“We were looking at starting on some of this pinch-point work in January, but those discussions were overtaken by the flooding”
Bill Gush, Land & Water Services
Now experts from Land & Water Services are using specialist techniques to cut both of the banks back several metres to their 1960s profile, removing more than 130,000 cu m of material in the process.
Already a framework contractor for the Environment Agency, the LAWS team had been in discussion with the client over bank work at a few key points in the area, but these were superseded by the rapidly changing outlook following the flooding.
“We were looking at starting on some of this pinch-point work in January, but those discussions were overtaken by the flooding,” LAWS regional director Bill Gush explains.
With the nature of the work shifting significantly and pressure to visibly ramp up dredging activity, the LAWS team needed to move quickly.
Vast waste regulation hurdles
But despite the desperation to get work under way, there were certain hurdles that needed to be negotiated – not least, where on earth to put 130,000 cu m of silt and how to navigate through strict waste classifications and regulations.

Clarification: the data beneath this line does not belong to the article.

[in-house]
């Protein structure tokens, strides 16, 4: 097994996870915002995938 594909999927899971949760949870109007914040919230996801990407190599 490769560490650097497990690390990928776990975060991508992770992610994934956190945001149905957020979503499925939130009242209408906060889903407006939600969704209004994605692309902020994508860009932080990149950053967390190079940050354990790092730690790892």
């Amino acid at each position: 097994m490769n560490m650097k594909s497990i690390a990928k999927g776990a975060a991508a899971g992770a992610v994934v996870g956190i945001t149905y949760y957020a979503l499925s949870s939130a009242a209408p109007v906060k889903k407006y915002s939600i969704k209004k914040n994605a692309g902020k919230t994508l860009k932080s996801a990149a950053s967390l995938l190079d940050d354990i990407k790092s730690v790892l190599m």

Having worked with dredged arisings before, the LAWS engineers were confident the material could escape complicated waste rules by being used either as a fertiliser for agricultural land or as an engineering material.
“None of the material we dredge so far has gone to landfill and we anticipate that will continue to be the case”
Bill Gush, Land & Water Services
Other material would need to be exempted from Environment Agency D1 material classification, which requires arisings to be “removed from the waterway and deposited mechanically in one operation”.
“Through our work with the Canal and River Trust, we have experience of using dredged arisings and gaining the necessary exemptions to use the material as an agricultural land improver, an engineering material or spreading it along the back of the banks,” Mr Gush explains.
“As a result, none of the material we dredge so far has gone to landfill and we anticipate that will continue to be the case.”
Strict regime for farming standards
The dredged material has to undergo a strict testing and measurement regime, making sure it meets certain requirements in its chemical make-up, before it can be classed as of agricultural benefit.